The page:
In a Century, our response to dangerous viruses has changed dramatically. The context in which a pandemic takes place has changed dramatically too. World population in 1918 was an estimated 1.8 billion. Rather different from the current global population of about 7.5 billion.
Flying was in its infancy in 1918. In the inter-war period, the technology of flying was advancing rapidly. I’ve been listening to #TwentyDays, an online celebration of the 90th anniversary of aviator Amy Johnson’s flight from England to Australia. She became the first solo woman to fly from Croydon to Darwin. It’s a fascinating travelogue that reminds us that the world pre-WWII was a completely different place.
It was expected that 2020 would set a record for the number of scheduled airline passengers to about 4.7 billion. Now, that is certainly impossible. Most of the world’s civil aircarft are parked. Again, the world is in flux.
The number of CORVID-19 deaths worldwide is 335,993 according to Johns Hopkins University. Yes, this is a long way from the global shock of the largest pandemic in history (1918-20) but it is changing everything.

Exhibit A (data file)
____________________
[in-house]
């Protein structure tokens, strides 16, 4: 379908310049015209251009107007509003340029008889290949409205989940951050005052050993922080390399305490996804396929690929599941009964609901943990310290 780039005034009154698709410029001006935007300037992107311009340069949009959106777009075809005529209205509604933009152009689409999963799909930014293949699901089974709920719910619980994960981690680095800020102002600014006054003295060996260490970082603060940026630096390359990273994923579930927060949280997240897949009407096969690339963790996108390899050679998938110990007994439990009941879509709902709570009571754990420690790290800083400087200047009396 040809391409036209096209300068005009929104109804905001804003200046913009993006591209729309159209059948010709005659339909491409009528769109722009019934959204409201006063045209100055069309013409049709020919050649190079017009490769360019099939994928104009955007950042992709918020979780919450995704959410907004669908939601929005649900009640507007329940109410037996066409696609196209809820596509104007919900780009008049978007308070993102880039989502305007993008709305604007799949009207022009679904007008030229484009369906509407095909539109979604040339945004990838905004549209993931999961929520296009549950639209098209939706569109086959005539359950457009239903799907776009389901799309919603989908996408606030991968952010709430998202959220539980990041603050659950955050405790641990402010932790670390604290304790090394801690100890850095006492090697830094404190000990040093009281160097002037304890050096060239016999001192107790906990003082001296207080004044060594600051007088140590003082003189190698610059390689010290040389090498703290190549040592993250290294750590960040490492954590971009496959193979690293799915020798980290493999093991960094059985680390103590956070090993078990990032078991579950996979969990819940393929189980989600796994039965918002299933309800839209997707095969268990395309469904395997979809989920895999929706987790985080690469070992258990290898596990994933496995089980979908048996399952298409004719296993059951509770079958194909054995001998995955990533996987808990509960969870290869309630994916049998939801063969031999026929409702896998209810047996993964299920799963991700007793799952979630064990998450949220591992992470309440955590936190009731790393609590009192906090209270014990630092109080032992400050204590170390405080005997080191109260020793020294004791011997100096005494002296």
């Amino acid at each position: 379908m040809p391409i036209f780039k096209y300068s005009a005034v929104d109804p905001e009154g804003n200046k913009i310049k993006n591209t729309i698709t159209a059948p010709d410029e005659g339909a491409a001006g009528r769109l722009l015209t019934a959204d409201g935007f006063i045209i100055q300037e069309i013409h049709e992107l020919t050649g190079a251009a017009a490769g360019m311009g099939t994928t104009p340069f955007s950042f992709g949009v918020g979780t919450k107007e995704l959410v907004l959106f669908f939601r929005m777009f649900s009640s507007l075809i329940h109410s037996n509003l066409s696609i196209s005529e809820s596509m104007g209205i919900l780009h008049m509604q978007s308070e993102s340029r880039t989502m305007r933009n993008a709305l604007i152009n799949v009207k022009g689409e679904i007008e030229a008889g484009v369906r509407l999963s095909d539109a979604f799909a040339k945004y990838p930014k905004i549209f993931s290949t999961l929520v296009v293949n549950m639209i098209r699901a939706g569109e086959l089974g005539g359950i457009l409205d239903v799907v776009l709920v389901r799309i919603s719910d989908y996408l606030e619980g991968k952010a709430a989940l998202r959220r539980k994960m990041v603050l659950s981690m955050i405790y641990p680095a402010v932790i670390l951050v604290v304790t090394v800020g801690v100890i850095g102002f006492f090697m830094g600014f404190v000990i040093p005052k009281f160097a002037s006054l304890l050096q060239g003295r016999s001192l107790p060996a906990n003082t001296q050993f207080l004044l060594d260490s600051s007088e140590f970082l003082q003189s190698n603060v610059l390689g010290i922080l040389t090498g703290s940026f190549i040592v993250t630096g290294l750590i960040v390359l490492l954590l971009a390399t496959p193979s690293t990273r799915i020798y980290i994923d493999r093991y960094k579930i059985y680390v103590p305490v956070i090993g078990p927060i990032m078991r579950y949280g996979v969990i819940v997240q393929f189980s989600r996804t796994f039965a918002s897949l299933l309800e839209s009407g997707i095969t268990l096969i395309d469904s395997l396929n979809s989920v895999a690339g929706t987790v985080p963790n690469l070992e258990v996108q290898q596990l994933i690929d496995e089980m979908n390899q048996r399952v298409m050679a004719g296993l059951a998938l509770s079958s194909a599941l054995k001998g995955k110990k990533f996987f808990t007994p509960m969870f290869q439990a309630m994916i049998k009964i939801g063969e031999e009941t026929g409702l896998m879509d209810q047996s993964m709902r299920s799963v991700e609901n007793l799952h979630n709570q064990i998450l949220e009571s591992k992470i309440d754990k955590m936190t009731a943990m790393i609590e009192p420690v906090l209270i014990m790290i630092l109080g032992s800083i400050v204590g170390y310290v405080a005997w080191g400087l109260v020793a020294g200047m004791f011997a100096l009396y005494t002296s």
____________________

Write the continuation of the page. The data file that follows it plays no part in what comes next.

Daily the news is saddening for those who have made their lives in aviation. Jobs are going in every sector but most particularly manufacturing and aircraft operations. UK company Rolls-Royce plans to cut around 9,000 jobs in response to a drop off in demand. Aviation is completely consumed with the consequence of the CORVID-19 pandemic. British Airways’ owner, IAG, has made a decision to make 12,000 staff redundant.
The future of air travel has transformed in a matter of a few months. For anyone travelling in these challenging times the rules applicable are changing almost daily. In Europe, for most aviation organisations preparations for the end of the transition phase for the UK’s departure from the European Union (EU) have been put on the back burner.
Last Monday, the penultimate round of negotiations between the UK and the EU took place. Officials and commentators on both sides are becoming increasingly doubtful a deal can be done in the time allotted. Not only that but a strange exchange of letters has taken place between the two negotiating parties. Both parties are defending their interests, so it seems strange that such negative grandstanding is taking place.
If looking for some good news, from the point of view of transparency, the “DRAFT WORKING TEXT FOR AN AGREEMENT ON CIVIL AVIATION SAFETY BETWEEN THE UNITED KINGDOM AND THE EUROPEAN UNION” are now made public. The UK’s draft negotiating document makes interesting reading.